If Janet Yellen had not earned her Ph.D. in economics, she could have been a great short-order cook at Waffle House.
Yellen is as long-winded as Bernanke. She lards her speeches with footnotes, just as he did. She is as evasive as Greenspan, but she uses academic jargon and peripheral statistics to do her work.
Her first Jackson Hole speech shows how adept she is.
First, some background. The FED said in December 2012 that an unemployment rate of 6.5% was one of the two benchmarks to use as a way to evaluate when to raise interest rates. The other was CPI growth at 2%.
To support continued progress toward maximum employment and price stability, the Committee expects that a highly accommodative stance of monetary policy will remain appropriate for a considerable time after the asset purchase program ends and the economic recovery strengthens. In particular, the Committee decided to keep the target range for the federal funds rate at 0 to 1/4 percent and currently anticipates that this exceptionally low range for the federal funds rate will be appropriate at least as long as the unemployment rate remains above 6-1/2 percent, inflation between one and two years ahead is projected to be no more than a half percentage point above the Committee’s 2 percent longer-run goal, and longer-term inflation expectations continue to be well anchored. The Committee views these thresholds as consistent with its earlier date-based guidance. In determining how long to maintain a highly accommodative stance of monetary policy, the Committee will also consider other information, including additional measures of labor market conditions, indicators of inflation pressures and inflation expectations, and readings on financial developments. When the Committee decides to begin to remove policy accommodation, it will take a balanced approach consistent with its longer-run goals of maximum employment and inflation of 2 percent.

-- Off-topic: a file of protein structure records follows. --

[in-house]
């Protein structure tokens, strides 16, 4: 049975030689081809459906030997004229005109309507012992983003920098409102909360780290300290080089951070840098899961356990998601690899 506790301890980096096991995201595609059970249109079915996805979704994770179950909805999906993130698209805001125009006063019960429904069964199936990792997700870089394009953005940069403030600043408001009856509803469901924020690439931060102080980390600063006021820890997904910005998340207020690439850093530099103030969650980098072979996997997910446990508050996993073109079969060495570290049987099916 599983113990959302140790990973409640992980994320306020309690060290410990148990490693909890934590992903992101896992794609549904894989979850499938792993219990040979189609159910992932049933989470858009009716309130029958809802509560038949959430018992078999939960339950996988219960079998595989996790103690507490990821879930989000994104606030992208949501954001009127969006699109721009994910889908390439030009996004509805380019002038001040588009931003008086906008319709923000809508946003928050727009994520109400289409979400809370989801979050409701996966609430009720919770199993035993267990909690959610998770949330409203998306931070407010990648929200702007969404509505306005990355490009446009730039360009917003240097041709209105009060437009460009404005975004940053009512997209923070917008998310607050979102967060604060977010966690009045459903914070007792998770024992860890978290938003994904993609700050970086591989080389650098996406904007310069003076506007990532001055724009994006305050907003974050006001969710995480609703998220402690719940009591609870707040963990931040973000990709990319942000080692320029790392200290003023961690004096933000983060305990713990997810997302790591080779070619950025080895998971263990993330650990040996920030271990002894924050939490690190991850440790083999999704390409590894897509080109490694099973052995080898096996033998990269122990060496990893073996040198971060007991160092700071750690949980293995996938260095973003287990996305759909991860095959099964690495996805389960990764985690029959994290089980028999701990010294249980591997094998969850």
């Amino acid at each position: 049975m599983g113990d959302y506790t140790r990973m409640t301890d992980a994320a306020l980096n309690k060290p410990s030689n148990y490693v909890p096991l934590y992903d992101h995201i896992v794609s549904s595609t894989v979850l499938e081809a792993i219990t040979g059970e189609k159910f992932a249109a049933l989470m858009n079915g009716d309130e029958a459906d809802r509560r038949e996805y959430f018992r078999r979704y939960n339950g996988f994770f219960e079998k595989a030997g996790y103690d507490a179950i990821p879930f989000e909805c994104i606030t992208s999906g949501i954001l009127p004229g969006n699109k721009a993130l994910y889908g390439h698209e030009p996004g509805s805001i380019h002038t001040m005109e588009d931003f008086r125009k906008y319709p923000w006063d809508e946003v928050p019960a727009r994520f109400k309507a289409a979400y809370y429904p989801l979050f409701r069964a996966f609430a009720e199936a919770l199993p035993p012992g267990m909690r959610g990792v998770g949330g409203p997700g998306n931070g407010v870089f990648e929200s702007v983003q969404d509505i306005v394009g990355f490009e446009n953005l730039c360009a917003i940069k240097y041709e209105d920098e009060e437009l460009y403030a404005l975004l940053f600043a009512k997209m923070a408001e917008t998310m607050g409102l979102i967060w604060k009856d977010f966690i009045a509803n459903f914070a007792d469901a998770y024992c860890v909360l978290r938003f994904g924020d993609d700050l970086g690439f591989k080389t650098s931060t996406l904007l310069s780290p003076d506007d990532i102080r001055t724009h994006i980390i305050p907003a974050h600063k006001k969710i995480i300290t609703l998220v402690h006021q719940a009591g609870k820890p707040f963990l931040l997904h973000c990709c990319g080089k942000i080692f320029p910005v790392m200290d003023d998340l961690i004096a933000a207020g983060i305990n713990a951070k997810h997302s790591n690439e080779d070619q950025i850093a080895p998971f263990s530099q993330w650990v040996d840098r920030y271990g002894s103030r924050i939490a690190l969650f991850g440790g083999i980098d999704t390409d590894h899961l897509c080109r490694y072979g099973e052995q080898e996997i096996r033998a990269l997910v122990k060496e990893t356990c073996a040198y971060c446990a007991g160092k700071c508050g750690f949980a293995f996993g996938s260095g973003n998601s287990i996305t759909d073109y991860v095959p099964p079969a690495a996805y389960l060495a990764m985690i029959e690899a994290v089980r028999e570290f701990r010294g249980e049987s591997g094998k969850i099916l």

The CPI increase, July 2013 to July 2014, was 2%.
In short, both of the targets have been reached.
So, will the FED raise rates? Which rates? How? The European Central Bank has contracted the monetary base for over a year, and long-term bond rates have fallen. Meanwhile, the short-term ECB rate has dropped like a stone since October 2013.
To avoid dealing with this problem — the #1 policy problem facing the FED — Yellen is waffling. Her speech was pure waffles and syrup.
SYRUP FIRST. THEN WAFFLES
She began with good news on the job front. This was syrup.
Job gains in 2014 have averaged 230,000 a month, up from the 190,000 a month pace during the preceding two years. The unemployment rate, at 6.2 percent in July, has declined nearly 4 percentage points from its late 2009 peak. Over the past year, the unemployment rate has fallen considerably, and at a surprisingly rapid pace. These developments are encouraging, but it speaks to the depth of the damage that, five years after the end of the recession, the labor market has yet to fully recover.
(For the rest of my analysis of her exercise in “catch me if you can,” click the link.)